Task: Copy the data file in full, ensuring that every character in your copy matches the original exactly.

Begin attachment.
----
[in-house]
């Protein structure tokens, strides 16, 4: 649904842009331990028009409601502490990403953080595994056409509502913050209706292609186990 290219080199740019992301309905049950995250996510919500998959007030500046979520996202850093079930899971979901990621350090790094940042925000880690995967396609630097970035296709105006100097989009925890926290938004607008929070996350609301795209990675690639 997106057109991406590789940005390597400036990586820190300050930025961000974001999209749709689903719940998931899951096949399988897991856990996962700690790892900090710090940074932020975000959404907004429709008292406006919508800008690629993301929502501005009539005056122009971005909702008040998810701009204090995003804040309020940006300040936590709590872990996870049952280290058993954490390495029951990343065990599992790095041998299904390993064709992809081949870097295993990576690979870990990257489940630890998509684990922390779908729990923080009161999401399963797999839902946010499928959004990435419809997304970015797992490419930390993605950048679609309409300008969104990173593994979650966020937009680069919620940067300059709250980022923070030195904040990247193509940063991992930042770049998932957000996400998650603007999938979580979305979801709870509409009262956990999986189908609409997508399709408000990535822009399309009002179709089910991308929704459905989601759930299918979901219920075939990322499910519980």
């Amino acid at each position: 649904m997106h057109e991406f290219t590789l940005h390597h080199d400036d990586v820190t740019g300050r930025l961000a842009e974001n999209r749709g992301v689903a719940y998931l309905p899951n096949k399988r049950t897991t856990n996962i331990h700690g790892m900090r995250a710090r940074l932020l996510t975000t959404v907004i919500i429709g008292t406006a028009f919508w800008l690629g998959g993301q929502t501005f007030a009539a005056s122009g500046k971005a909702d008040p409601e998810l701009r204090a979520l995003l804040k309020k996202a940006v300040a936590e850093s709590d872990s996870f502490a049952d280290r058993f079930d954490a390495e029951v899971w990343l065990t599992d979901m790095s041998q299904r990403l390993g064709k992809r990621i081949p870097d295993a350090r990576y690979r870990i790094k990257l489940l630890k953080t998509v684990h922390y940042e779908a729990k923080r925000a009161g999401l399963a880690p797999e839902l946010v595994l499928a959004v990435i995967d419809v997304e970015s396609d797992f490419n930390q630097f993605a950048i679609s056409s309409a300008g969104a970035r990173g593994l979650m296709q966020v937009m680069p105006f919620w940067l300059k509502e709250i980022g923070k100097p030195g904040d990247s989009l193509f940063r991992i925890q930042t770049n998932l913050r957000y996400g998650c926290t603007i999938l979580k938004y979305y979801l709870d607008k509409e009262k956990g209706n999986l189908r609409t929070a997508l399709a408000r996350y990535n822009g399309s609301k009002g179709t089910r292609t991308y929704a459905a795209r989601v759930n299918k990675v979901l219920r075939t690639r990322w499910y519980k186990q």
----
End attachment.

[in-house]
């Protein structure tokens, strides 16, 4: 649904842009331990028009409601502490990403953080595994056409509502913050209706292609186990 290219080199740019992301309905049950995250996510919500998959007030500046979520996202850093079930899971979901990621350090790094940042925000880690995967396609630097970035296709105006100097989009925890926290938004607008929070996350609301795209990675690639 997106057109991406590789940005390597400036990586820190300050930025961000974001999209749709689903719940998931899951096949399988897991856990996962700690790892900090710090940074932020975000959404907004429709008292406006919508800008690629993301929502501005009539005056122009971005909702008040998810701009204090995003804040309020940006300040936590709590872990996870049952280290058993954490390495029951990343065990599992790095041998299904390993064709992809081949870097295993990576690979870990990257489940630890998509684990922390779908729990923080009161999401399963797999839902946010499928959004990435419809997304970015797992490419930390993605950048679609309409300008969104990173593994979650966020937009680069919620940067300059709250980022923070030195904040990247193509940063991992930042770049998932957000996400998650603007999938979580979305979801709870509409009262956990999986189908609409997508399709408000990535822009399309009002179709089910991308929704459905989601759930299918979901219920075939990322499910519980």
């Amino acid at each position: 649904m997106h057109e991406f290219t590789l940005h390597h080199d400036d990586v820190t740019g300050r930025l961000a842009e974001n999209r749709g992301v689903a719940y998931l309905p899951n096949k399988r049950t897991t856990n996962i331990h700690g790892m900090r995250a710090r940074l932020l996510t975000t959404v907004i919500i429709g008292t406006a028009f919508w800008l690629g998959g993301q929502t501005f007030a009539a005056s122009g500046k971005a909702d008040p409601e998810l701009r204090a979520l995003l804040k309020k996202a940006v300040a936590e850093s709590d872990s996870f502490a049952d280290r058993f079930d954490a390495e029951v899971w990343l065990t599992d979901m790095s041998q299904r990403l390993g064709k992809r990621i081949p870097d295993a350090r990576y690979r870990i790094k990257l489940l630890k953080t998509v684990h922390y940042e779908a729990k923080r925000a009161g999401l399963a880690p797999e839902l946010v595994l499928a959004v990435i995967d419809v997304e970015s396609d797992f490419n930390q630097f993605a950048i679609s056409s309409a300008g969104a970035r990173g593994l979650m296709q966020v937009m680069p105006f919620w940067l300059k509502e709250i980022g923070k100097p030195g904040d990247s989009l193509f940063r991992i925890q930042t770049n998932l913050r957000y996400g998650c926290t603007i999938l979580k938004y979305y979801l709870d607008k509409e009262k956990g209706n999986l189908r609409t929070a997508l399709a408000r996350y990535n822009g399309s609301k009002g179709t089910r292609t991308y929704a459905a795209r989601v759930n299918k990675v979901l219920r075939t690639r990322w499910y519980k186990q």